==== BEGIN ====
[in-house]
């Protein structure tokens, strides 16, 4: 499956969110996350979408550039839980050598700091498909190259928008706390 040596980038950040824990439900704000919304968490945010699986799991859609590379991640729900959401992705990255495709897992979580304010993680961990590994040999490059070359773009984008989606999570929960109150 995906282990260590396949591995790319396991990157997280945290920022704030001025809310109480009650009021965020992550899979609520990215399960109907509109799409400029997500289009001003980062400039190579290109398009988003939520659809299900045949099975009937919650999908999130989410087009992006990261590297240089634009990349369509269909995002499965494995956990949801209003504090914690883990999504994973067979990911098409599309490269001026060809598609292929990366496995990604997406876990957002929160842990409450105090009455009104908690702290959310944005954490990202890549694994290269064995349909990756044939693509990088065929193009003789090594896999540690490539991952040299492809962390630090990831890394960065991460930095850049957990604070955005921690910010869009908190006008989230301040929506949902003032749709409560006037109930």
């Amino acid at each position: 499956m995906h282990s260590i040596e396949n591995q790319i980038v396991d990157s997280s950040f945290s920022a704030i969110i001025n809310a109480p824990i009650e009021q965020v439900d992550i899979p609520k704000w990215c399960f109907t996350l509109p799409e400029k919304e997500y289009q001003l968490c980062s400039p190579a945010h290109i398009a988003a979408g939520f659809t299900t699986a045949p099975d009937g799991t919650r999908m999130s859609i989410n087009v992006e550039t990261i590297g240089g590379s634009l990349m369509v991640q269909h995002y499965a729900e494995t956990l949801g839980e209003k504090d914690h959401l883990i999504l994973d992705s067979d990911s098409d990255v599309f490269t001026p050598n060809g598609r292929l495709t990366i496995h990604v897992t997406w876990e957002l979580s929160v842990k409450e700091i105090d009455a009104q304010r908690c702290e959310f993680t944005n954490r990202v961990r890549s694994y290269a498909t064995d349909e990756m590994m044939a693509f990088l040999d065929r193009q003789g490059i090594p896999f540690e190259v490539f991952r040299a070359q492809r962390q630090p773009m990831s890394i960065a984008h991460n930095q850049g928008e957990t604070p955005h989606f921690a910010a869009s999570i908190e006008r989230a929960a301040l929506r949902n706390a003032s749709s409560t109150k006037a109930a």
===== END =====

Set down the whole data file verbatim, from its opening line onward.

[in-house]
């Protein structure tokens, strides 16, 4: 499956969110996350979408550039839980050598700091498909190259928008706390 040596980038950040824990439900704000919304968490945010699986799991859609590379991640729900959401992705990255495709897992979580304010993680961990590994040999490059070359773009984008989606999570929960109150 995906282990260590396949591995790319396991990157997280945290920022704030001025809310109480009650009021965020992550899979609520990215399960109907509109799409400029997500289009001003980062400039190579290109398009988003939520659809299900045949099975009937919650999908999130989410087009992006990261590297240089634009990349369509269909995002499965494995956990949801209003504090914690883990999504994973067979990911098409599309490269001026060809598609292929990366496995990604997406876990957002929160842990409450105090009455009104908690702290959310944005954490990202890549694994290269064995349909990756044939693509990088065929193009003789090594896999540690490539991952040299492809962390630090990831890394960065991460930095850049957990604070955005921690910010869009908190006008989230301040929506949902003032749709409560006037109930």
């Amino acid at each position: 499956m995906h282990s260590i040596e396949n591995q790319i980038v396991d990157s997280s950040f945290s920022a704030i969110i001025n809310a109480p824990i009650e009021q965020v439900d992550i899979p609520k704000w990215c399960f109907t996350l509109p799409e400029k919304e997500y289009q001003l968490c980062s400039p190579a945010h290109i398009a988003a979408g939520f659809t299900t699986a045949p099975d009937g799991t919650r999908m999130s859609i989410n087009v992006e550039t990261i590297g240089g590379s634009l990349m369509v991640q269909h995002y499965a729900e494995t956990l949801g839980e209003k504090d914690h959401l883990i999504l994973d992705s067979d990911s098409d990255v599309f490269t001026p050598n060809g598609r292929l495709t990366i496995h990604v897992t997406w876990e957002l979580s929160v842990k409450e700091i105090d009455a009104q304010r908690c702290e959310f993680t944005n954490r990202v961990r890549s694994y290269a498909t064995d349909e990756m590994m044939a693509f990088l040999d065929r193009q003789g490059i090594p896999f540690e190259v490539f991952r040299a070359q492809r962390q630090p773009m990831s890394i960065a984008h991460n930095q850049g928008e957990t604070p955005h989606f921690a910010a869009s999570i908190e006008r989230a929960a301040l929506r949902n706390a003032s749709s409560t109150k006037a109930a």